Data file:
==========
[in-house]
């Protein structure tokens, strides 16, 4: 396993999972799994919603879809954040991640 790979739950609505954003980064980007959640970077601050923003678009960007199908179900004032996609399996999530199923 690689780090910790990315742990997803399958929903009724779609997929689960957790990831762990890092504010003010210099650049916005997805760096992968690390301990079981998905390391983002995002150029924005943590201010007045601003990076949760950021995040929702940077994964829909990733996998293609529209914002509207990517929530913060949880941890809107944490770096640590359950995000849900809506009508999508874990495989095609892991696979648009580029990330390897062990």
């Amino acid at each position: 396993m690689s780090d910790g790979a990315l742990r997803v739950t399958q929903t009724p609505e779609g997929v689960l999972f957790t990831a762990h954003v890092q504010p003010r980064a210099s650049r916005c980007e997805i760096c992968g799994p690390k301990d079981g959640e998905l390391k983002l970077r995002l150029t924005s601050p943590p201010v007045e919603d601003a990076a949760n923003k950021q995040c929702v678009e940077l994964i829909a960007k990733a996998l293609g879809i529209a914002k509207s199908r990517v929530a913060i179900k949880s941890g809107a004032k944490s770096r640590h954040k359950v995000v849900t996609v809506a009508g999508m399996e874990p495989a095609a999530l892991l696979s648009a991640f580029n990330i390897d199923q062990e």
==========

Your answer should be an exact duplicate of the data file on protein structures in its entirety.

[in-house]
């Protein structure tokens, strides 16, 4: 396993999972799994919603879809954040991640 790979739950609505954003980064980007959640970077601050923003678009960007199908179900004032996609399996999530199923 690689780090910790990315742990997803399958929903009724779609997929689960957790990831762990890092504010003010210099650049916005997805760096992968690390301990079981998905390391983002995002150029924005943590201010007045601003990076949760950021995040929702940077994964829909990733996998293609529209914002509207990517929530913060949880941890809107944490770096640590359950995000849900809506009508999508874990495989095609892991696979648009580029990330390897062990």
């Amino acid at each position: 396993m690689s780090d910790g790979a990315l742990r997803v739950t399958q929903t009724p609505e779609g997929v689960l999972f957790t990831a762990h954003v890092q504010p003010r980064a210099s650049r916005c980007e997805i760096c992968g799994p690390k301990d079981g959640e998905l390391k983002l970077r995002l150029t924005s601050p943590p201010v007045e919603d601003a990076a949760n923003k950021q995040c929702v678009e940077l994964i829909a960007k990733a996998l293609g879809i529209a914002k509207s199908r990517v929530a913060i179900k949880s941890g809107a004032k944490s770096r640590h954040k359950v995000v849900t996609v809506a009508g999508m399996e874990p495989a095609a999530l892991l696979s648009a991640f580029n990330i390897d199923q062990e």